The Key to Running Effective Surveys: Proper Design

January 18, 2010

I recently gave a teleconference on “The Key to Effective Surveys.” There was some great discussion at the end, so I thought I would share these questions in the hopes that they’ll eliminate confusion next time you’re designing your own survey.

Q1. Are customers less likely to respond to an online survey if they know we’ll know who they are by their email address?

A1: This can be an issue but in general it is not. Of course the more sensitive the topic the bigger issue it is, but 99% of the surveys I do have very little confidentiality issues.


Q2. How do you decide when to keep a survey blind or non-blind? Of course, a customer satisfaction survey would be by definition a non-blind survey. But what about some of the more attitudinal/behavioral, competitive and brand – equity related surveys?

A2: The only time to keep a survey blind is when you’re going to lose something by using a non-blind survey. A non-blind survey is when you include the name of the company doing the survey and blind is when the respondents don’t know who the survey is for.

For example, if you are Nike and you want to know how you compare to another company (you want unbiased, honest feedback about something you offer in comparison to something offered by another company). You are trying to leverage the relationship the respondents have with you and you want them to feel that connection.


Q3. A follow – up question to the blind vs. non-blind — how does this affect response rate? Does it help the response rate if not blind? By blind, I mean … not disclosing who is conducting/sponsoring the survey.

A3: The response rate has nothing to do with blind, only with non-blind. A non-blind survey helps the response rate because of the connection the target audience feels with the company.


Q4. Is it better to have few open ended questions?

A4: Survey design is driven by the objectives of the survey. The challenge with open-ended questions is that you end up with many varied/different responses.

They are useful if you are looking for general information and if you want many broad ranging ideas about a topic. Surveys are good for getting general statements about and a representation of a target audience.

In general 60% of respondents don’t answer open ended questions and of the 40% that do, 90% of those give different answers. You get too much data and not enough information.


Q5. What is a good response rate (%) for web surveys sent via email?

A5: The response rate depends on the connection the target audience has with the company conducting the survey. Example: if the target audience is the customer, employee or the kid who goes to the school, the response rate will generally be considered good at 50%. Anything above 50% is very good.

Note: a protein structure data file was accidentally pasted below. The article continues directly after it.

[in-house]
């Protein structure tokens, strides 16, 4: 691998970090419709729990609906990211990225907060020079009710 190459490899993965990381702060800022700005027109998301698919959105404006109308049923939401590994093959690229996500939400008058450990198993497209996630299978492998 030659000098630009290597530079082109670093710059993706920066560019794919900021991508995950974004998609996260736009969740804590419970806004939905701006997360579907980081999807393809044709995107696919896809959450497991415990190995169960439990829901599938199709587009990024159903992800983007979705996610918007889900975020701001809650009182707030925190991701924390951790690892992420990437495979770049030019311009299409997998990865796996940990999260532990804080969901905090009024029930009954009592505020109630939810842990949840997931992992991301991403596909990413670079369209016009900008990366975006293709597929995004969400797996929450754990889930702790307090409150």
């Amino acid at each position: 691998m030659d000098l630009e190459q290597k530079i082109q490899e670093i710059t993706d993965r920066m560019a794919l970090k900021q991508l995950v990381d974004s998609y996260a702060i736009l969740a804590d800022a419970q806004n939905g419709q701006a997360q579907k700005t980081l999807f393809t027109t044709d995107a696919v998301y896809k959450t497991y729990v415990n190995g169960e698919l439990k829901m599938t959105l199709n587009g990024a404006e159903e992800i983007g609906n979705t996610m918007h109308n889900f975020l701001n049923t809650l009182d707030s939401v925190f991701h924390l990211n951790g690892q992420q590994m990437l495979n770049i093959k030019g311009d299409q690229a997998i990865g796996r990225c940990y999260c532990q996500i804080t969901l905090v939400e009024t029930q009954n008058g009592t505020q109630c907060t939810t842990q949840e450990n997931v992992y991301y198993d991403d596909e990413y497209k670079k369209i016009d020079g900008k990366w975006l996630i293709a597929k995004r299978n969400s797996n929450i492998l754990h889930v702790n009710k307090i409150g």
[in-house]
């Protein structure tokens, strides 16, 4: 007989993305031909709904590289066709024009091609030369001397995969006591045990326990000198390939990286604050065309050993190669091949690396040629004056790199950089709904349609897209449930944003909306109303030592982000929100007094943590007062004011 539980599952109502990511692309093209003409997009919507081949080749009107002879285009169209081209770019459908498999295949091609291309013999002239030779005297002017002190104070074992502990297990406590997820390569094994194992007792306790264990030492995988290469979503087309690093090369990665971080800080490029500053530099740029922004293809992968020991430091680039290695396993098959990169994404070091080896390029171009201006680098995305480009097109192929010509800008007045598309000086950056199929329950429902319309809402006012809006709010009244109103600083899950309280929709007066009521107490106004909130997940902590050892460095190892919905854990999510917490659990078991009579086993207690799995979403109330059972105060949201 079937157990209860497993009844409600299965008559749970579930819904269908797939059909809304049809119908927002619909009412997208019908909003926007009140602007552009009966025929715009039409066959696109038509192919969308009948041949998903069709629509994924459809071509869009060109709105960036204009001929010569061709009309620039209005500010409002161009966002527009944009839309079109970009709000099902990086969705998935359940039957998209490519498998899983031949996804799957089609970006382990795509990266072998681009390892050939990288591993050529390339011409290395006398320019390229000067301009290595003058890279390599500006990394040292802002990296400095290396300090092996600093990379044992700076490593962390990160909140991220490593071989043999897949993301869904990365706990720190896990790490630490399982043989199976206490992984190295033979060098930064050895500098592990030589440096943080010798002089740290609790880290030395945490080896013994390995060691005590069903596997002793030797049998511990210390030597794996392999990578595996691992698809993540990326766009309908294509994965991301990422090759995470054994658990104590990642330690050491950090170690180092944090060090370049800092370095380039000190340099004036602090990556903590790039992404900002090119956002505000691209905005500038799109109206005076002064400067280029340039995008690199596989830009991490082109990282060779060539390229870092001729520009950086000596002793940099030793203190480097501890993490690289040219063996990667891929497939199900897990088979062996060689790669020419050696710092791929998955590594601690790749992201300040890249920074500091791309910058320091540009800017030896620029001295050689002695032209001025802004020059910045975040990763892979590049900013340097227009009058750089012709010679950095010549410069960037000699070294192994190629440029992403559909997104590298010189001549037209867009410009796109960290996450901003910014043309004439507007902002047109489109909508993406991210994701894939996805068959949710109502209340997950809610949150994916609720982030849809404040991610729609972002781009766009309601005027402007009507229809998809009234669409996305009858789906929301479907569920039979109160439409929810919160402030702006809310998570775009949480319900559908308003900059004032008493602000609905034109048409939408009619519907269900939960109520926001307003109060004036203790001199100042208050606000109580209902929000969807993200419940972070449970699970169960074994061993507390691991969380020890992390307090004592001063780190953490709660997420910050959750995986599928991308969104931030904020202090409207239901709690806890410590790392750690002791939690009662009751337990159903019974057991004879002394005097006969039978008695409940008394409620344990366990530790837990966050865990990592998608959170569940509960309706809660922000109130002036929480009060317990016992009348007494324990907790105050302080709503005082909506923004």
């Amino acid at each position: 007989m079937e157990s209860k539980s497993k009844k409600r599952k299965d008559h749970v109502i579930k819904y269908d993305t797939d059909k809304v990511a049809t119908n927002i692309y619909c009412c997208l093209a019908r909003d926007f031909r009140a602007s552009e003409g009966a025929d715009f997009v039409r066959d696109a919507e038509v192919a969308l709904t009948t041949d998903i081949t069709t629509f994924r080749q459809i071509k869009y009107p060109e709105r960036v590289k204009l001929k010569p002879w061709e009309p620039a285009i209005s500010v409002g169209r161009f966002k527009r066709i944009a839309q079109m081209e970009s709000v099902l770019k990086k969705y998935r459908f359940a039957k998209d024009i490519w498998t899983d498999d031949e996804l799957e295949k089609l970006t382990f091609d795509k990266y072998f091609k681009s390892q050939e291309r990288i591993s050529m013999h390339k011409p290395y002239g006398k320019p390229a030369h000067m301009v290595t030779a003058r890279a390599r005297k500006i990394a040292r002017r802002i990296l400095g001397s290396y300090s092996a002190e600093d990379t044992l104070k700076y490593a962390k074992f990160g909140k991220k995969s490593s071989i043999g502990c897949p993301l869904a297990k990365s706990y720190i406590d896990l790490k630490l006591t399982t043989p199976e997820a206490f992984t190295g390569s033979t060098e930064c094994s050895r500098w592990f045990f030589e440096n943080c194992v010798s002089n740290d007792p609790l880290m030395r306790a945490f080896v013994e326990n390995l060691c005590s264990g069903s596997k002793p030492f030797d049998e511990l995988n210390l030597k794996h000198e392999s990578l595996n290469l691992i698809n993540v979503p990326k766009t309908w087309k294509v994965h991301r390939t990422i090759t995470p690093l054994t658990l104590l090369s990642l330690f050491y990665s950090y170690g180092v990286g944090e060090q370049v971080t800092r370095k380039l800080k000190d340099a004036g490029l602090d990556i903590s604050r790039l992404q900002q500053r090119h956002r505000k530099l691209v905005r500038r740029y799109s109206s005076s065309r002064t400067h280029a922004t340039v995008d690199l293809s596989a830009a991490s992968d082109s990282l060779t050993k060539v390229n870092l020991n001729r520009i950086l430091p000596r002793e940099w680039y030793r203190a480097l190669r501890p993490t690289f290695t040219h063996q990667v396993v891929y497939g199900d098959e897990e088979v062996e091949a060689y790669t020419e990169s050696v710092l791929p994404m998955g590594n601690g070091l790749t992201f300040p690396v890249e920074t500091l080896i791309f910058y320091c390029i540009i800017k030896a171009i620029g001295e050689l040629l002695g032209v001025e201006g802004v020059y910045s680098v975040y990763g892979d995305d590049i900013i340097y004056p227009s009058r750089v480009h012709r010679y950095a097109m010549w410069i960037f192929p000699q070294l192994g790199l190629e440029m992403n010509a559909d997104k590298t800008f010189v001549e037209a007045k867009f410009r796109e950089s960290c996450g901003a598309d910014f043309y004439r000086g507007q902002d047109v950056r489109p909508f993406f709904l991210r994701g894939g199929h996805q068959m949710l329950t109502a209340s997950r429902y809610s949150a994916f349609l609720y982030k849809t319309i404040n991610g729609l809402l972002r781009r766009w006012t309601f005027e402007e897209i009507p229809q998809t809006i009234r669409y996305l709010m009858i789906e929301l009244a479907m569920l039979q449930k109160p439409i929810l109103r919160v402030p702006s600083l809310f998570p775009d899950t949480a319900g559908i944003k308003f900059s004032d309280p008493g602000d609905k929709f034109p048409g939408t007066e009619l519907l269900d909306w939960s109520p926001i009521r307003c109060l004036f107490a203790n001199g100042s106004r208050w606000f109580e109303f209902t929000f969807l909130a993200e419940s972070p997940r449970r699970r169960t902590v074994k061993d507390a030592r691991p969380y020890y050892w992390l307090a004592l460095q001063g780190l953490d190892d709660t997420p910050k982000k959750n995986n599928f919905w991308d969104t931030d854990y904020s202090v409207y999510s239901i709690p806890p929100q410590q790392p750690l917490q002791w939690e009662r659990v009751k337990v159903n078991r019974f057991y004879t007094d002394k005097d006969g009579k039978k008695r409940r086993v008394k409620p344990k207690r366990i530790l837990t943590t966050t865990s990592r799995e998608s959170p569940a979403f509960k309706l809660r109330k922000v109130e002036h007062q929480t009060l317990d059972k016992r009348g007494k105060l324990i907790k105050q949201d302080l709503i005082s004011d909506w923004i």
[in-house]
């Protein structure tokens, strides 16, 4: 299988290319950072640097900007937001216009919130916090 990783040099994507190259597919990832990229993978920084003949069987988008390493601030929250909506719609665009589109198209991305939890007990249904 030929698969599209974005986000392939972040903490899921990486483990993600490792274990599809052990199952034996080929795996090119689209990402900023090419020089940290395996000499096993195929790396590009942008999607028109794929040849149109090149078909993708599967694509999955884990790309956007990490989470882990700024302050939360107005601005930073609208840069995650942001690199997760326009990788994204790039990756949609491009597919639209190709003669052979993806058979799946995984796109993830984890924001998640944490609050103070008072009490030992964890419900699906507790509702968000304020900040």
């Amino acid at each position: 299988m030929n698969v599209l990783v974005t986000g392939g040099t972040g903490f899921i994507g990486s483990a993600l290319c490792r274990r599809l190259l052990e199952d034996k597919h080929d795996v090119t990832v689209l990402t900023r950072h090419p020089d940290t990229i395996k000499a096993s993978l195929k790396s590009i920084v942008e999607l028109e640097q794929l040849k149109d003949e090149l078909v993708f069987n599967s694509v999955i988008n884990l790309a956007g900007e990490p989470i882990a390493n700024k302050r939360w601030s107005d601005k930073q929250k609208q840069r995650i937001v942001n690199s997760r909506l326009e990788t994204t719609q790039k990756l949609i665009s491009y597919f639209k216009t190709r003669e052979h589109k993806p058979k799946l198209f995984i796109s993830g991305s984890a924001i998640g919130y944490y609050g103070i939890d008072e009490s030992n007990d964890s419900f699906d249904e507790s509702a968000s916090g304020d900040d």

Q6. Can you give examples of effective wording to help the audience be more definitive in their decision response instead of answering middle of the road to “play it safe”?

A6: There are different schools of thought on this. There is no wording that can force a respondent to be more definitive. They either are or they are not and the survey’s purpose, in part, is to measure that. When you remove a neutral response you are muddling the data; people can be and are sometimes neutral.


Q7. Any feelings on time of day to send online survey and day of the week?

A7: This depends on if you are sending a B2B or B2C survey. Email research shows that for B2B Tuesday through Thursday is most effective. A Friday emails can get overlooked and if it is missed it then becomes part of Monday’s email. Time of day is not critical.

B2C emails are most effective on nights and weekends because most people work and will not use work time to answer a non-work related survey.


Q8. When we do focus groups, we like to end with a written survey to help gather the same information in a quantitative way. Do you think that this is a good thing or a bad thing given that they have already been asked all of the questions in the group?

A8: It is a good thing, particularly in a focus group it helps to have it. Group think takes place and the loudest voices are often only the ones heard as they tend to lead, and you don’t really get what everyone thinks. We have provided a written survey ahead of the focus group. The participants had notes, had seen the questions and had a chance to think about them.

Q9. What is the best survey tool on the market?

A9: Alchemer because of the service and the features they provide.


Q10. Our survey follows an event; we’ve moved to online surveys. What is the best time to send a survey after an event so people have time to digest the event and can thoughtfully respond?

A10: The sooner the better. The next day it would be great to have an email waiting in their in-box because people will forget the details over time. However, there are exceptions. For example a 3-day seminar versus a couple hour event.


Q11. What is the best survey method/design to capture Price Sensitivity amongst consumers?
IE – How do we get accurate information in regards to how much a consumer is willing to pay (we see examples of consumers saying they will spend but in reality they don’t).

A11: We have done conjoint analysis (experimental design for surveys) to determine how participants value different features and prices. The respondent is provided with various scenarios in statements with significant responses set to analyze different prices and features.

For example: A product or service is shown/described and faced with what is in front of them, they give their opinion. Then certain attributes are changed and they are asked to give their preference on this. You force them to make trade-offs in the survey.

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